ISABEL RUBIO ARROYO | Tungsteno
From the Ithaa Undersea Restaurant in the Maldives to the Transbay Tube, a rail tunnel that connects downtown San Francisco to West Oakland. These are some of the most impressive underwater structures on the planet. But building underwater is no easy task. In addition to the challenge of finding suitable materials, there is the issue of dealing with the water pressure and preventing corrosion of the structures. Some buildings have already been built underwater, but will underwater cities be the next stage?
Museums, hotels and other underwater constructions
A group of 35 human figures walking towards wall at a depth of 15 metres under the sea. This is the scene at the Museo Atlántico, which can be visited by diving off the coast of Lanzarote in Spain. There is also an underwater sculpture park on the Great Barrier Reef in Australia. The aim of its creators is for the figures to be colonised by corals and other endangered marine species. "Art and science are critical partners in the battle against climate change and fundamental in realigning our relationship to the natural world," Jason deCaires Taylor, the sculptor behind the works, told New Scientist.
The Atlantic Museum has 10 different groups of sculptures. Credit: RICI Comunicación
As well as underwater museums and sculpture parks, there are also some underwater hotels, research stations, railway tunnels, restaurants and even a nightclub. In 2018, the Conrad Maldives resort on privately-owned Rangali Island in the Maldives opened a luxury suite submerged some five metres underwater. A night there costs more than $9,000—about €8,230. The Anantara Kihavah Maldives Villas resort, also located in the Maldives, has an underwater restaurant. "Watch sharks, turtles and tropical fish swim by as you savour gourmet dining at its finest," says the hotel's website.
In the Florida Keys National Marine Sanctuary, at a depth of about 18 metres, is the Aquarius Reef Base. It is a laboratory that, according to Florida International University, is used to "study the ocean, test and develop state-of-the-art underwater technology, train specialised divers, and engage a worldwide audience through in-person and virtual experiences."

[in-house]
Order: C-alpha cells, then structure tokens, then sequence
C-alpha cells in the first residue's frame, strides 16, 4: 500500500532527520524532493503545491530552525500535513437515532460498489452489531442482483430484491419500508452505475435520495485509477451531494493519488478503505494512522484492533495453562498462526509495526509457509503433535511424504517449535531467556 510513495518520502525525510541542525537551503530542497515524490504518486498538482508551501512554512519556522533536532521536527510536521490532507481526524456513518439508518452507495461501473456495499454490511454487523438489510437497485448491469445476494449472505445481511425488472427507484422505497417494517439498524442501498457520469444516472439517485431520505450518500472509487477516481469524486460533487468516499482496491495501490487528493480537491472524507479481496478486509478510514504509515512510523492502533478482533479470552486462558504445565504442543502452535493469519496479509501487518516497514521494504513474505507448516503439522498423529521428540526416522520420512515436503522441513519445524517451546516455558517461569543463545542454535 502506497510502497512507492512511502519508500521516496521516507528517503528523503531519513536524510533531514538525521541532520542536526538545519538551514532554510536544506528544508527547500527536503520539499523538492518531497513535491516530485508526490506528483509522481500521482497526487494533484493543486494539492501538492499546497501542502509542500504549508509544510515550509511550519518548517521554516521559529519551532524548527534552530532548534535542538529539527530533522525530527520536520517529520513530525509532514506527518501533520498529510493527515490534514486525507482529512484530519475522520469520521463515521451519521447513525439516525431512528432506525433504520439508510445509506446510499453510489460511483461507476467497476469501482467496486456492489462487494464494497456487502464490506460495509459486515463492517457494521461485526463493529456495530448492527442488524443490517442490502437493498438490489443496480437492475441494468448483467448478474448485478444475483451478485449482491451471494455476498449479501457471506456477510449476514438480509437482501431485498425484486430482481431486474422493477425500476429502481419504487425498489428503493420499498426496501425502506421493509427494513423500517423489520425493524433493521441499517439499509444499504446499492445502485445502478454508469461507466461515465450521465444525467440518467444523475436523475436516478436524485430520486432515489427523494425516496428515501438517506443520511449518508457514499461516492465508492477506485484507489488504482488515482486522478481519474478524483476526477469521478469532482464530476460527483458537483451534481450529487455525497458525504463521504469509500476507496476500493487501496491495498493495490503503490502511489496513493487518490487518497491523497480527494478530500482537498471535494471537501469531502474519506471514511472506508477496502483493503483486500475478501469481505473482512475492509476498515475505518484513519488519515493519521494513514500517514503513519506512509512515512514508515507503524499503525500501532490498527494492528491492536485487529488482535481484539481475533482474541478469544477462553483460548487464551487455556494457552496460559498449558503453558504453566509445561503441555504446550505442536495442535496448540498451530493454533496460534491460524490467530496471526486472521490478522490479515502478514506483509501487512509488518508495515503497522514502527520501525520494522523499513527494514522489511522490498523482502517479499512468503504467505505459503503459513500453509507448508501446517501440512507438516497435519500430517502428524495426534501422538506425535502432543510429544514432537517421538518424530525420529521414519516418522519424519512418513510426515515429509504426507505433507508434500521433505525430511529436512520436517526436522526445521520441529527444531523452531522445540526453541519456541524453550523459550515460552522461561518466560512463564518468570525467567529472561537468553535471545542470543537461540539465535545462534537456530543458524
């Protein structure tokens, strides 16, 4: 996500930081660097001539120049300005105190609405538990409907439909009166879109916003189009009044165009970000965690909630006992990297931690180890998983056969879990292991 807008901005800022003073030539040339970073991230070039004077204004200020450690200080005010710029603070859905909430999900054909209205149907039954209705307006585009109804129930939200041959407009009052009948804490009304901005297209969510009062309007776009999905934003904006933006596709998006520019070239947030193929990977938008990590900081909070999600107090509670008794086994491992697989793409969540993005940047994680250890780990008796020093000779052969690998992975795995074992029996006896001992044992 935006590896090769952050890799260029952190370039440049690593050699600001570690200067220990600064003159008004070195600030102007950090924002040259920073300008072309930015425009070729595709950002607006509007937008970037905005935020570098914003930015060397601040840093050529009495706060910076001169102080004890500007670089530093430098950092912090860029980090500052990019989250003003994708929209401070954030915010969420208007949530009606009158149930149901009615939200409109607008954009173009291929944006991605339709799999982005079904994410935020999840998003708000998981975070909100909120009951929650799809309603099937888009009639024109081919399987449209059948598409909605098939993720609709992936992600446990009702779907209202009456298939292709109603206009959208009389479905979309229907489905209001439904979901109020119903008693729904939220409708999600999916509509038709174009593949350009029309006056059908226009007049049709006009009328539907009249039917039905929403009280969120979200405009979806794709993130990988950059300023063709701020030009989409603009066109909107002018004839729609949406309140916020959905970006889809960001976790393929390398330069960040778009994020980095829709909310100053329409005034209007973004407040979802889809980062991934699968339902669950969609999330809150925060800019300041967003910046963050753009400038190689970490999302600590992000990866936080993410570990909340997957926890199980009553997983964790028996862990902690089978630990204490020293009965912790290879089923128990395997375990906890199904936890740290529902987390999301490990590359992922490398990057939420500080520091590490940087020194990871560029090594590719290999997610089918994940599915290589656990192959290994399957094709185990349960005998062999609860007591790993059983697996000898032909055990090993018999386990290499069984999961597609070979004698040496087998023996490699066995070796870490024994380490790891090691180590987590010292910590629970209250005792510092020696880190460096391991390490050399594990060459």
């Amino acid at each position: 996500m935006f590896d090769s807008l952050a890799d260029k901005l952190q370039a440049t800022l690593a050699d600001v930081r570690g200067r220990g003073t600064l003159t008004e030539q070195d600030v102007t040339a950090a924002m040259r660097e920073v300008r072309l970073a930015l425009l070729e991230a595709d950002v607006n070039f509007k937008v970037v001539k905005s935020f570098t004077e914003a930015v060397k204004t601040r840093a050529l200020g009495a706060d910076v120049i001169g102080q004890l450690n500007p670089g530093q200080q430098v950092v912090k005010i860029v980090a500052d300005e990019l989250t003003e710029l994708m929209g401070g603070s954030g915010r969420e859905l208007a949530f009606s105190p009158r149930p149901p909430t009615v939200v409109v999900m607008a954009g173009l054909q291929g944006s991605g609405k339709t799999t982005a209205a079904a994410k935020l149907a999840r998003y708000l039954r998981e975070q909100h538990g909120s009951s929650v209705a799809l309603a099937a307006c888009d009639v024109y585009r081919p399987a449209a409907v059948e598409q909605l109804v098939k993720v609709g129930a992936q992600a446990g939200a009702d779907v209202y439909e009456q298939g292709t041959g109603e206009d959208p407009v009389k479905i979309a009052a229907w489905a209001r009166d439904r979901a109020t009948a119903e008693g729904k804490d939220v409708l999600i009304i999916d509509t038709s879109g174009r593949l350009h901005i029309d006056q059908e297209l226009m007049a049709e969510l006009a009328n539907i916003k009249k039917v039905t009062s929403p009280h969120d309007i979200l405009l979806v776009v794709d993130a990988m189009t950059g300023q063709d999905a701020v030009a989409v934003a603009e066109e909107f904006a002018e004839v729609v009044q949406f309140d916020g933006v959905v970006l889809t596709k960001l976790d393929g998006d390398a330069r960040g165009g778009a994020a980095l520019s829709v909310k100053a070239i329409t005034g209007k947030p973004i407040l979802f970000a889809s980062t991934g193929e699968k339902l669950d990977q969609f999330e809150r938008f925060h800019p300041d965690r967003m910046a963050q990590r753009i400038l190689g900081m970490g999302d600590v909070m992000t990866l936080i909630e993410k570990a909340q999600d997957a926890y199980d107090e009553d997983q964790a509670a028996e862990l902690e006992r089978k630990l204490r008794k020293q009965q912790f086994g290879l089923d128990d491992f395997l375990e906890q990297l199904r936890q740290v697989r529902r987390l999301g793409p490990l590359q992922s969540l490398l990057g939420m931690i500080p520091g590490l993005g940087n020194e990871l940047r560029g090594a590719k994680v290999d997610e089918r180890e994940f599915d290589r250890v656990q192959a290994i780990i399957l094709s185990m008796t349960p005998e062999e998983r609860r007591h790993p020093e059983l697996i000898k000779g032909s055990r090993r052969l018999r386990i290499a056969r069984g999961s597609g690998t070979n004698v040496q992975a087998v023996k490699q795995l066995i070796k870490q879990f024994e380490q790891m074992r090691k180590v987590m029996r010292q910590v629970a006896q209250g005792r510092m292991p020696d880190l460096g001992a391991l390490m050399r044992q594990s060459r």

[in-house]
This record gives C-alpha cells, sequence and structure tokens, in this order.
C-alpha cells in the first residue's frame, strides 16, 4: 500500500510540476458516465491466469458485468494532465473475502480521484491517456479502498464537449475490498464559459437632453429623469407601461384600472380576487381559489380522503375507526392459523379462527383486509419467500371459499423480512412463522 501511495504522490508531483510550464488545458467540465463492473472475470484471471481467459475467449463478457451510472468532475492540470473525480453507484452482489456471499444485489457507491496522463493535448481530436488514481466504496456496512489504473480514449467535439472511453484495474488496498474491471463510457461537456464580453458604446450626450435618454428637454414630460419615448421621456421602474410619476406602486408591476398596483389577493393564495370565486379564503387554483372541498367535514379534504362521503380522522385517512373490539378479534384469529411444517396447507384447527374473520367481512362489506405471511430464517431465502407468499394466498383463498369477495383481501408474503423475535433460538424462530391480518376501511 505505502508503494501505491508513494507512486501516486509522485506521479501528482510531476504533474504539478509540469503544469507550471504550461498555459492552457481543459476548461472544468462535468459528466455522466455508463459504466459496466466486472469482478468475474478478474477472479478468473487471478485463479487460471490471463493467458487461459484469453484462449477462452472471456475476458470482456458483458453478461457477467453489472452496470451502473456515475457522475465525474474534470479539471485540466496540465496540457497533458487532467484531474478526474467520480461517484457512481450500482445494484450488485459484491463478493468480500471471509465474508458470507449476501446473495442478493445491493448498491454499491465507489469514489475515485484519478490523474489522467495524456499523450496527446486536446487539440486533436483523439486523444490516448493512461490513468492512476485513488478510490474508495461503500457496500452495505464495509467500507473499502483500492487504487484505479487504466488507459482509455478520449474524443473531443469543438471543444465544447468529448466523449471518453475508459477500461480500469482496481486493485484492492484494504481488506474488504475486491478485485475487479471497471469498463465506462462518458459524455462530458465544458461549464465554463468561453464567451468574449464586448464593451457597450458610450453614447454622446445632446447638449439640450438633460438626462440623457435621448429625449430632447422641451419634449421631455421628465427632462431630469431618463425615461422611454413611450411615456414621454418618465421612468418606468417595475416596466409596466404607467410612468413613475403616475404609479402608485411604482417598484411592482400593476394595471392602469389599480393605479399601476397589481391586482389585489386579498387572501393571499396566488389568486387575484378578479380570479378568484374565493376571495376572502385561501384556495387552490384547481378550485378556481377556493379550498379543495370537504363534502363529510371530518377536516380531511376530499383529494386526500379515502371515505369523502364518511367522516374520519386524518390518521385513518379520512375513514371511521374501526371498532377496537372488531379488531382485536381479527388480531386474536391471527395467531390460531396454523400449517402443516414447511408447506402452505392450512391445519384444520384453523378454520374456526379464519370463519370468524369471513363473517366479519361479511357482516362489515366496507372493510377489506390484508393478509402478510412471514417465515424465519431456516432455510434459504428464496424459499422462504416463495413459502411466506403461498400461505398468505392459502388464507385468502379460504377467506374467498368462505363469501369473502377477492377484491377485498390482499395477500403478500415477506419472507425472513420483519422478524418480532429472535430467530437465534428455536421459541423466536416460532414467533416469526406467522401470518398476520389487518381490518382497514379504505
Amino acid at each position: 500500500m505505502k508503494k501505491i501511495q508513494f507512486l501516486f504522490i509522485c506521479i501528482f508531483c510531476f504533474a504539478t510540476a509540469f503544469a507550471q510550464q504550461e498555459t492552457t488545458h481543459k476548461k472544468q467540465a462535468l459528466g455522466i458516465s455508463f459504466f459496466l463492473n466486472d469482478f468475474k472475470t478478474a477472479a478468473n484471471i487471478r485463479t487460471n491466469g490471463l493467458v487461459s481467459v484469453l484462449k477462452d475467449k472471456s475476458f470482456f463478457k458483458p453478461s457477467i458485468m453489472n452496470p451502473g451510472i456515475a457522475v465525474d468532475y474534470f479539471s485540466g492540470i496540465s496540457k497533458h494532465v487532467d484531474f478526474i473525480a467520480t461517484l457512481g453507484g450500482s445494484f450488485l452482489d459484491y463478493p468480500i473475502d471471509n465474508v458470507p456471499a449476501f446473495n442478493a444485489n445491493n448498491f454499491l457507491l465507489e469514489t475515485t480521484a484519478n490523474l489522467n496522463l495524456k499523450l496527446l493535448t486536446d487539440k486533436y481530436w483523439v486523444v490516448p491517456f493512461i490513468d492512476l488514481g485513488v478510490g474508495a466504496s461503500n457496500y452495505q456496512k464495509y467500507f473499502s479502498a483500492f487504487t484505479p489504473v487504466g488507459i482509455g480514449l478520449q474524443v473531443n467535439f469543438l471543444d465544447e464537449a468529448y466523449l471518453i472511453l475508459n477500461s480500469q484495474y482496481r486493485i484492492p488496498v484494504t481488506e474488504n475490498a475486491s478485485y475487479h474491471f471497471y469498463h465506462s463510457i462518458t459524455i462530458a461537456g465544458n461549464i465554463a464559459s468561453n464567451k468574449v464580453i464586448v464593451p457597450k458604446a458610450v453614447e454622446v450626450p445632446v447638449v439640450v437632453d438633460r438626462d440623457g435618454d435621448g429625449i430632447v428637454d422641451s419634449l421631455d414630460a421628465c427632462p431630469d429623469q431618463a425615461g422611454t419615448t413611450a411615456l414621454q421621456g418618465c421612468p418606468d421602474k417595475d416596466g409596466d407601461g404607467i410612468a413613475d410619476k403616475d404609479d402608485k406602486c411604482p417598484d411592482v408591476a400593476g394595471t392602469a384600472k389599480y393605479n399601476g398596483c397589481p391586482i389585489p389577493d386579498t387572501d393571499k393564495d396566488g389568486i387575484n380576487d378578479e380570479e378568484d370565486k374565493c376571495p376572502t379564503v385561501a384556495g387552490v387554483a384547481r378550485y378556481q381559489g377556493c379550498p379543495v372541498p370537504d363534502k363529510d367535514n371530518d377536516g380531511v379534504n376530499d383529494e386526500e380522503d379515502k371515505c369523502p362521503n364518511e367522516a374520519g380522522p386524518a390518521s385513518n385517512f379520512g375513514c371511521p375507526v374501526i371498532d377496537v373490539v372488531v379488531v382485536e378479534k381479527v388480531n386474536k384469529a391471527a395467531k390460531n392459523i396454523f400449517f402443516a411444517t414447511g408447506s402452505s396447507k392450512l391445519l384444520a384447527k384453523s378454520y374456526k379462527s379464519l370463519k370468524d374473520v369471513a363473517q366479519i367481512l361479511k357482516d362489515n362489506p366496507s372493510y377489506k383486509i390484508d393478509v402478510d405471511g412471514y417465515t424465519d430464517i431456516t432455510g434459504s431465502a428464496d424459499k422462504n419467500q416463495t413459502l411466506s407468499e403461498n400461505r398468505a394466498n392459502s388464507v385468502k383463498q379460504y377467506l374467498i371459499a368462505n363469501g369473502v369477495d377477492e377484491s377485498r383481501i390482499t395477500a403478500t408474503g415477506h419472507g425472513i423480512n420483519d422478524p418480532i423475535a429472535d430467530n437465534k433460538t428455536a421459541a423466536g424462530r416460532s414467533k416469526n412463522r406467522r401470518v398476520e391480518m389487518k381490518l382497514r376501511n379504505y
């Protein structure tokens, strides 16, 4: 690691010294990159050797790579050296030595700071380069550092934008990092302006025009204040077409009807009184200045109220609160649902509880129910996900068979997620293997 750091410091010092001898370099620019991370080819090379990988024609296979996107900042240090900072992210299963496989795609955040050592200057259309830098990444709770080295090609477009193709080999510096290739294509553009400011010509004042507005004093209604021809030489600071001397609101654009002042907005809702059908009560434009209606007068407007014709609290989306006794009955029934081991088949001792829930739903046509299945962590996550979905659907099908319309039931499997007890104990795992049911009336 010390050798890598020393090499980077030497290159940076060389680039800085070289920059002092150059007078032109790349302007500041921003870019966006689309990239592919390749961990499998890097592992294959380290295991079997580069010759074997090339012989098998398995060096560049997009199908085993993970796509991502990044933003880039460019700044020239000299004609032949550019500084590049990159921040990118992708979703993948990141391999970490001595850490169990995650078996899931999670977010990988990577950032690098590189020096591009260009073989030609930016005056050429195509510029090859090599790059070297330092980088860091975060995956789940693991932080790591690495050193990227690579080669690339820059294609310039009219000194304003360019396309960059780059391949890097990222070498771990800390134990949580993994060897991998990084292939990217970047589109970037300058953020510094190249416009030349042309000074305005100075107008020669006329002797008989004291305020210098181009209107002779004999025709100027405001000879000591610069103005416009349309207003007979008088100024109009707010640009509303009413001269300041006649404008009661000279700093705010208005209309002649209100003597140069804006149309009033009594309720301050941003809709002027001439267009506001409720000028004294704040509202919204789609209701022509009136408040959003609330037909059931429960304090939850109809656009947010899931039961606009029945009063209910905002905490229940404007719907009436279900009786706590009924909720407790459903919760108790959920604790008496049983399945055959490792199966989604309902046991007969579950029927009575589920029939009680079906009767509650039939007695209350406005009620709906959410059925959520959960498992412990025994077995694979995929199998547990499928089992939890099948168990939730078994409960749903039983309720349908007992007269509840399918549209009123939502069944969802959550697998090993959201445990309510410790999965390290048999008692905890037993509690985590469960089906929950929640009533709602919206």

Anantara Kihavah Maldives Villas resort has an underwater restaurant. Credit: Anantara Kihavah
The challenge of building underwater
When building in water, materials must be used that can withstand water pressure, corrosion and erosion. The most commonly used are concrete, acrylic glass and steel. The company BigRentz explains that "steel, typically encased by concrete, forms a solid structure for underwater buildings." Research published in the journal Construction and Building Materials indicates that underwater concrete is often used to build bridges, dams and other structures.
Another factor to consider is how these cities would be erected. "Today, underwater construction can be accomplished by divers, but professional diving is dangerous, and the types of tools and equipment that can both function underwater and be safely used by divers are fairly limited," says maritime news website gCaptain. For this reason, for underwater construction, attempts are often made to temporarily remove and keep out the water—a technique known as dewatering.
Building underwater brings with it a number of challenges. Credit: Practical Engineering
It is still too early to say whether such a city will be built in the coming decades. Building a fully functional and habitable underwater city presents enormous technical, logistical and economic challenges. Although research and theoretical concepts have been developed, no such city has yet been built on a large scale. The Japanese company Shimizu Corporation, for example, proposed the construction of an underwater city in 2014.
There are also other challenges to living underwater, such as cold temperatures, high pressure and, of course, ensuring that there is enough oxygen for humans. Ideally, construction in very deep waters should be avoided, according to the engineering website Interesting Engineering. The high pressure at these depths would require very thick walls, and residents would have to endure lengthy decompression periods when they returned to the surface.
Despite all these challenges, there are those who aim high and see underwater cities as a solution to the Earth's overpopulation problem. At the moment, the only underwater cities that exist are those that have been submerged underwater over time. According to the US National Oceanic and Atmospheric Administration, sea levels have risen by more than 20 centimetres since 1880. If the trend continues, countries such as the Maldives, China and Bangladesh could lose much of their land area. As Gerd Masselink, a professor in coastal geomorphology at the University of Plymouth in the UK, says, "whether cities or countries disappear depends on whether we as humans are doing something to counteract the threat."
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